Montaja Simmons Peer

Why is spotlighting Minority Mental Health Month important? What are messages about mental health that are particularly needed for individuals in your community?

Spotlighting Minority Mental Health Month is important because it aids in advocacy for marginalized people who may think their voices aren’t worthy of being heard. Representation, empathy, hope, seeking help is not weakness…these are only a few messages that need to be amplified to the black community.

How do you feel and see the interaction between your racial identity and your mental health condition interact? What unique or particular challenges, circumstances, or benefits have you experienced as a result?

For a long time, I had my own stigma around mental illness…before I even knew what it fully was. I was experiencing symptoms of anxiety and depression, later diagnosed as Major Depressive disorder. A lot of times I would be accused of being mean or aggressive when really, I was just anxious and overwhelmed. The angry black girl or woman is the narrative that gets thrown around for women of color and thug or super predator for boys and men of color. No one ever stops to ask us: What happened? How are you feeling today? Have you had something to eat? Would you like to talk? The assumption is we are angry we will always be angry or aggressive, so there is no need to think of us as having any other human emotion.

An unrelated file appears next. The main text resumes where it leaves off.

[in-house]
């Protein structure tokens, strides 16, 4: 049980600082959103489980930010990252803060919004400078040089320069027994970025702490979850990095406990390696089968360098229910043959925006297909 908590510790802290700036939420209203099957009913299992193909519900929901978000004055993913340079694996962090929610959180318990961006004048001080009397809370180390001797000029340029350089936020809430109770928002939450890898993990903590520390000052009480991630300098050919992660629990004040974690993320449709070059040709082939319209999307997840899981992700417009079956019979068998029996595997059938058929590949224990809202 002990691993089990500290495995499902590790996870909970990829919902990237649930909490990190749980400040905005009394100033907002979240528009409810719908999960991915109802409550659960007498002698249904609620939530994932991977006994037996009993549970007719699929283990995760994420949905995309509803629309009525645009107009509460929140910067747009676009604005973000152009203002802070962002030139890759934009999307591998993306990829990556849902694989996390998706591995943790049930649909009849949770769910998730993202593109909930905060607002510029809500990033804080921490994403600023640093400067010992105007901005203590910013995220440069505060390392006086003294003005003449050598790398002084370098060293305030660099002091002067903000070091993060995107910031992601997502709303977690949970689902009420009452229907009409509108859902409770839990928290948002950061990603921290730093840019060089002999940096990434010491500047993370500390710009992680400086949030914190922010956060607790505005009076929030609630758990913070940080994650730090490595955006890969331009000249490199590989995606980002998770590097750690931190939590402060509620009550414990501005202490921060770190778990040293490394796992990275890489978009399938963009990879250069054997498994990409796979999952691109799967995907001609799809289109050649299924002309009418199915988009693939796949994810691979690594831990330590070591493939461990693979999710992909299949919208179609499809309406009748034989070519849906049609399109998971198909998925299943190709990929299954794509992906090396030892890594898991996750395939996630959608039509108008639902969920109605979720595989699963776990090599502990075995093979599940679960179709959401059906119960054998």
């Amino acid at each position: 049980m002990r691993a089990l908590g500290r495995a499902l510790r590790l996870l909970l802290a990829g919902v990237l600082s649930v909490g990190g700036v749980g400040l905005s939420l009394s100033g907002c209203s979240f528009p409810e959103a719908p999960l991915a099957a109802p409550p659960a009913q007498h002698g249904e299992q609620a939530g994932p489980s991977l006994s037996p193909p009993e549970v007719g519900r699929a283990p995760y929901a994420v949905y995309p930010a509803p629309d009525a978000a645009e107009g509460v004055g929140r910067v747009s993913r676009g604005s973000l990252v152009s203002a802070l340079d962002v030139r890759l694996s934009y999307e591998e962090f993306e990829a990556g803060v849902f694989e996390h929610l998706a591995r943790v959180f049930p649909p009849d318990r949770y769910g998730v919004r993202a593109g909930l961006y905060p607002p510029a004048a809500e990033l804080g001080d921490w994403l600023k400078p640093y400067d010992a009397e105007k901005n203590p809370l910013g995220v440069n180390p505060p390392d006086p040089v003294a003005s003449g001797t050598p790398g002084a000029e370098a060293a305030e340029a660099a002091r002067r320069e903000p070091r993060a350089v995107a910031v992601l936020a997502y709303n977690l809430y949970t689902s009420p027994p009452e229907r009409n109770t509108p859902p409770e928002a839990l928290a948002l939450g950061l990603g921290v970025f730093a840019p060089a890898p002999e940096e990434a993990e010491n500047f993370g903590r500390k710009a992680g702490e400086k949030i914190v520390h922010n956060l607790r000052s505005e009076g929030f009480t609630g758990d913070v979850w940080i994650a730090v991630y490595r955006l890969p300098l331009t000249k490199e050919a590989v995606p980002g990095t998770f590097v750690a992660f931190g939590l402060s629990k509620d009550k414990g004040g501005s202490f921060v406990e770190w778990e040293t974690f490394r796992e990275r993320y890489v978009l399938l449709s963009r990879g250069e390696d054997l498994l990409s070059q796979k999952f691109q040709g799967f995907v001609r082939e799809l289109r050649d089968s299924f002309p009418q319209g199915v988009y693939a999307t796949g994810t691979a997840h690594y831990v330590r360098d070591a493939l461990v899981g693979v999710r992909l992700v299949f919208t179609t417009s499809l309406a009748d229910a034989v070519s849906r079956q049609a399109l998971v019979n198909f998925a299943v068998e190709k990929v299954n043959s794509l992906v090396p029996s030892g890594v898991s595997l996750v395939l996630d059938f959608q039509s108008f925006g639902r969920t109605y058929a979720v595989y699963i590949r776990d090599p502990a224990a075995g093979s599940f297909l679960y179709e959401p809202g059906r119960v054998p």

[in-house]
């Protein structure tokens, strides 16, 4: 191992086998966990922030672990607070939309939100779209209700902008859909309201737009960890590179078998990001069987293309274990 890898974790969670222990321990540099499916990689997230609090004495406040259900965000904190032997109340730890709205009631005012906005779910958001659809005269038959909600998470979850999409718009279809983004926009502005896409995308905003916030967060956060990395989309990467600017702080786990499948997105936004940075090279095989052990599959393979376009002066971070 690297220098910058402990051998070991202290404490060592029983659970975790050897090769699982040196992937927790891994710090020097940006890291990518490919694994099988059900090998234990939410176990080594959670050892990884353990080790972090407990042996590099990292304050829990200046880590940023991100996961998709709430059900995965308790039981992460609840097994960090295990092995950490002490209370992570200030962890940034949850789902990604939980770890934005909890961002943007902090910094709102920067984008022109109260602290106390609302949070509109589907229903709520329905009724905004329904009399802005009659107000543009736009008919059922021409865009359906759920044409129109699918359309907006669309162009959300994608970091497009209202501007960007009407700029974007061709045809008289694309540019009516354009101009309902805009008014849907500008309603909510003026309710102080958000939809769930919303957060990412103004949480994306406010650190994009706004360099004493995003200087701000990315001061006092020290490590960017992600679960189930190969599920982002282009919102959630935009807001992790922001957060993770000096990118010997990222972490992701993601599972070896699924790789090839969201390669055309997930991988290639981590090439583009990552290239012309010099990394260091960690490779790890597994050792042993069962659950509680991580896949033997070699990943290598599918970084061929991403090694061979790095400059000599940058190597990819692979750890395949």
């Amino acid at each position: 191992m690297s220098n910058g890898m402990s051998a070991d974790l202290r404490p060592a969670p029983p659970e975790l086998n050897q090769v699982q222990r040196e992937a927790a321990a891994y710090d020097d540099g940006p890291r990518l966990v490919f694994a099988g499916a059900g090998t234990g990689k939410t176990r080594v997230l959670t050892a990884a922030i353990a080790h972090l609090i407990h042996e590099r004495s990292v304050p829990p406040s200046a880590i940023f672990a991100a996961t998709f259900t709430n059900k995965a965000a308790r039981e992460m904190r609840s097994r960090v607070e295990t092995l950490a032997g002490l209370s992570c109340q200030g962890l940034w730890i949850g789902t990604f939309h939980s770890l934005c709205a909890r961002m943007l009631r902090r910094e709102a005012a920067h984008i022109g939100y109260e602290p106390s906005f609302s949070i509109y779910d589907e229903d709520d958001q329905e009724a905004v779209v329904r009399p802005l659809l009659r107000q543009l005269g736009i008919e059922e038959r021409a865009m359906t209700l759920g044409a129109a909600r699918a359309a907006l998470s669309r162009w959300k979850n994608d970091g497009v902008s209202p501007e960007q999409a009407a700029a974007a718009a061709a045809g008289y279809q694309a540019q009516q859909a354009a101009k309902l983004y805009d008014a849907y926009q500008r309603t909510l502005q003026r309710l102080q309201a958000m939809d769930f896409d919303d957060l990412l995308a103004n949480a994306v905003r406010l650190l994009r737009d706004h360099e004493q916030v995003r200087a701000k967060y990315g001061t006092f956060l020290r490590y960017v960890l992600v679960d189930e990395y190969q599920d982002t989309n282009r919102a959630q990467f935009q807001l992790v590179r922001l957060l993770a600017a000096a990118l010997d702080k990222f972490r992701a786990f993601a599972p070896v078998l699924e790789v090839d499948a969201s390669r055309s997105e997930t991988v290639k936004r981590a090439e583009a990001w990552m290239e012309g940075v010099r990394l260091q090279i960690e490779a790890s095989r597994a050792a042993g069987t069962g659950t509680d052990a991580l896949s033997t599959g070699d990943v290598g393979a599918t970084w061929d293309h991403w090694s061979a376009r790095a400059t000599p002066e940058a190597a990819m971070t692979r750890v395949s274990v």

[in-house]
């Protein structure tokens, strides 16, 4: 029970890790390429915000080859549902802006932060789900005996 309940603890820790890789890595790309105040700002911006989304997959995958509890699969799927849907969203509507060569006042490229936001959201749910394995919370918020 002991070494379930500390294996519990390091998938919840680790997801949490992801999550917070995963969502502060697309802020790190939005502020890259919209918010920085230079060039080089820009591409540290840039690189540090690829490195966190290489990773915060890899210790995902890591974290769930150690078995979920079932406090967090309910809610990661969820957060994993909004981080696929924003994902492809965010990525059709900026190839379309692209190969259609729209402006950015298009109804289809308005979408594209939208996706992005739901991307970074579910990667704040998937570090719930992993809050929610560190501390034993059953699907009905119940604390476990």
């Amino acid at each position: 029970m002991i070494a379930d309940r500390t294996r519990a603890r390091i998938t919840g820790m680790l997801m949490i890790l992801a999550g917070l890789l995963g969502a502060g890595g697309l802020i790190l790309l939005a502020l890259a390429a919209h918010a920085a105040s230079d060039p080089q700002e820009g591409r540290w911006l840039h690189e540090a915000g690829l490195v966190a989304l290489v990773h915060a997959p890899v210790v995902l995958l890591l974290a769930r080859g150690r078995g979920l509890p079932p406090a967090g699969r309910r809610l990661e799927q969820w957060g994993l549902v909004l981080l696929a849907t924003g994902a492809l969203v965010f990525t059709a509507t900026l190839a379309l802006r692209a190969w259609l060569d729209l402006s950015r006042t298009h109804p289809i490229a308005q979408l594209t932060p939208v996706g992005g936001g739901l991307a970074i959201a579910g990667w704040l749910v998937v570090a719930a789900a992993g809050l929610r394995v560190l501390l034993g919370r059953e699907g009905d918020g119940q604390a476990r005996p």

What are your biggest mental health related accomplishments so far? What are you proudest to have contributed to?

My biggest mental health related accomplishment is self-advocacy. I contribute to the voice of people with lived experience. I went from going to treatment and being switched around by care providers to searching for and finding a therapist on my own and navigating the health care system to ensure I got medical coverage for therapy sessions.

What would you like to see, in the short- or long-term, change in the mental health space? What impact would you like to have?

I would like to see the needs of minorities being taken more seriously, I would like this “Spotlighting” to become irrelevant because minorities are getting fair access, information and treatment. That should be the new normal. I will continue to be a liaison and provide peer support.